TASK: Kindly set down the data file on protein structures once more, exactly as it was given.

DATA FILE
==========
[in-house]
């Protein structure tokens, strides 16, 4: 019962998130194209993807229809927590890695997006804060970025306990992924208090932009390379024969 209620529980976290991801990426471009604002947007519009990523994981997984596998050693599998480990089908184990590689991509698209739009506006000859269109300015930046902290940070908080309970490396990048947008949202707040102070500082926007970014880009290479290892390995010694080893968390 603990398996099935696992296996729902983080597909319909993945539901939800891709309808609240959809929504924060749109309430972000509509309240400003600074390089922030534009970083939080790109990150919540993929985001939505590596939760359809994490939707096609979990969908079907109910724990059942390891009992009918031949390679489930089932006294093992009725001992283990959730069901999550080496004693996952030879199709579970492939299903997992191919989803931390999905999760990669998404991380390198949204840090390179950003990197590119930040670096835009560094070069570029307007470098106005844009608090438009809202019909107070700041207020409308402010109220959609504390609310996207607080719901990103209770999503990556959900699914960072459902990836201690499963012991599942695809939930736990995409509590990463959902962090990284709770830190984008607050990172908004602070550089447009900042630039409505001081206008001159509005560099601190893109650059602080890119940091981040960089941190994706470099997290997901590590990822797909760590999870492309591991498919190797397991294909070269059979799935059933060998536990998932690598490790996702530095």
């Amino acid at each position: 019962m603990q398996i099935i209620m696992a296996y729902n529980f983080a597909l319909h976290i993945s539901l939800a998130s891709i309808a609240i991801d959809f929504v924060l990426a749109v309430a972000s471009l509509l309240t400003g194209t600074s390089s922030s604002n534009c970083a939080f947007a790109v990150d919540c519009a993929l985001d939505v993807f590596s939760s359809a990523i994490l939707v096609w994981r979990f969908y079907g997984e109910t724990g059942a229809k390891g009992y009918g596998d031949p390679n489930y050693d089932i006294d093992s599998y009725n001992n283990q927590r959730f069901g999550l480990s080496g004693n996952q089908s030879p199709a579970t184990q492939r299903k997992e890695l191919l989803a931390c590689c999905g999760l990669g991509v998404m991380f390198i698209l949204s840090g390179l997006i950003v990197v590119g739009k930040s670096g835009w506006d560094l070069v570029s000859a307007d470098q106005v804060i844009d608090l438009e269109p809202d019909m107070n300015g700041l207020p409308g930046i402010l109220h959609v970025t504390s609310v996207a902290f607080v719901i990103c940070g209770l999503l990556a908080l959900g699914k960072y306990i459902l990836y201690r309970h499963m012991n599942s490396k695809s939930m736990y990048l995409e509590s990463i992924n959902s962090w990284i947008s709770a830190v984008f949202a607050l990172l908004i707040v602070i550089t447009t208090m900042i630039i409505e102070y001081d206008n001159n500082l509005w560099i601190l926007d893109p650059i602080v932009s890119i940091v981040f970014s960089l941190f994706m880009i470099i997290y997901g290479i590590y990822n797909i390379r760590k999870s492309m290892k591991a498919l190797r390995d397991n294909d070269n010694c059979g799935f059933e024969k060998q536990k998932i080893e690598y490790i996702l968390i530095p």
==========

[in-house]
């Protein structure tokens, strides 16, 4: 019962998130194209993807229809927590890695997006804060970025306990992924208090932009390379024969 209620529980976290991801990426471009604002947007519009990523994981997984596998050693599998480990089908184990590689991509698209739009506006000859269109300015930046902290940070908080309970490396990048947008949202707040102070500082926007970014880009290479290892390995010694080893968390 603990398996099935696992296996729902983080597909319909993945539901939800891709309808609240959809929504924060749109309430972000509509309240400003600074390089922030534009970083939080790109990150919540993929985001939505590596939760359809994490939707096609979990969908079907109910724990059942390891009992009918031949390679489930089932006294093992009725001992283990959730069901999550080496004693996952030879199709579970492939299903997992191919989803931390999905999760990669998404991380390198949204840090390179950003990197590119930040670096835009560094070069570029307007470098106005844009608090438009809202019909107070700041207020409308402010109220959609504390609310996207607080719901990103209770999503990556959900699914960072459902990836201690499963012991599942695809939930736990995409509590990463959902962090990284709770830190984008607050990172908004602070550089447009900042630039409505001081206008001159509005560099601190893109650059602080890119940091981040960089941190994706470099997290997901590590990822797909760590999870492309591991498919190797397991294909070269059979799935059933060998536990998932690598490790996702530095």
């Amino acid at each position: 019962m603990q398996i099935i209620m696992a296996y729902n529980f983080a597909l319909h976290i993945s539901l939800a998130s891709i309808a609240i991801d959809f929504v924060l990426a749109v309430a972000s471009l509509l309240t400003g194209t600074s390089s922030s604002n534009c970083a939080f947007a790109v990150d919540c519009a993929l985001d939505v993807f590596s939760s359809a990523i994490l939707v096609w994981r979990f969908y079907g997984e109910t724990g059942a229809k390891g009992y009918g596998d031949p390679n489930y050693d089932i006294d093992s599998y009725n001992n283990q927590r959730f069901g999550l480990s080496g004693n996952q089908s030879p199709a579970t184990q492939r299903k997992e890695l191919l989803a931390c590689c999905g999760l990669g991509v998404m991380f390198i698209l949204s840090g390179l997006i950003v990197v590119g739009k930040s670096g835009w506006d560094l070069v570029s000859a307007d470098q106005v804060i844009d608090l438009e269109p809202d019909m107070n300015g700041l207020p409308g930046i402010l109220h959609v970025t504390s609310v996207a902290f607080v719901i990103c940070g209770l999503l990556a908080l959900g699914k960072y306990i459902l990836y201690r309970h499963m012991n599942s490396k695809s939930m736990y990048l995409e509590s990463i992924n959902s962090w990284i947008s709770a830190v984008f949202a607050l990172l908004i707040v602070i550089t447009t208090m900042i630039i409505e102070y001081d206008n001159n500082l509005w560099i601190l926007d893109p650059i602080v932009s890119i940091v981040f970014s960089l941190f994706m880009i470099i997290y997901g290479i590590y990822n797909i390379r760590k999870s492309m290892k591991a498919l190797r390995d397991n294909d070269n010694c059979g799935f059933e024969k060998q536990k998932i080893e690598y490790i996702l968390i530095p």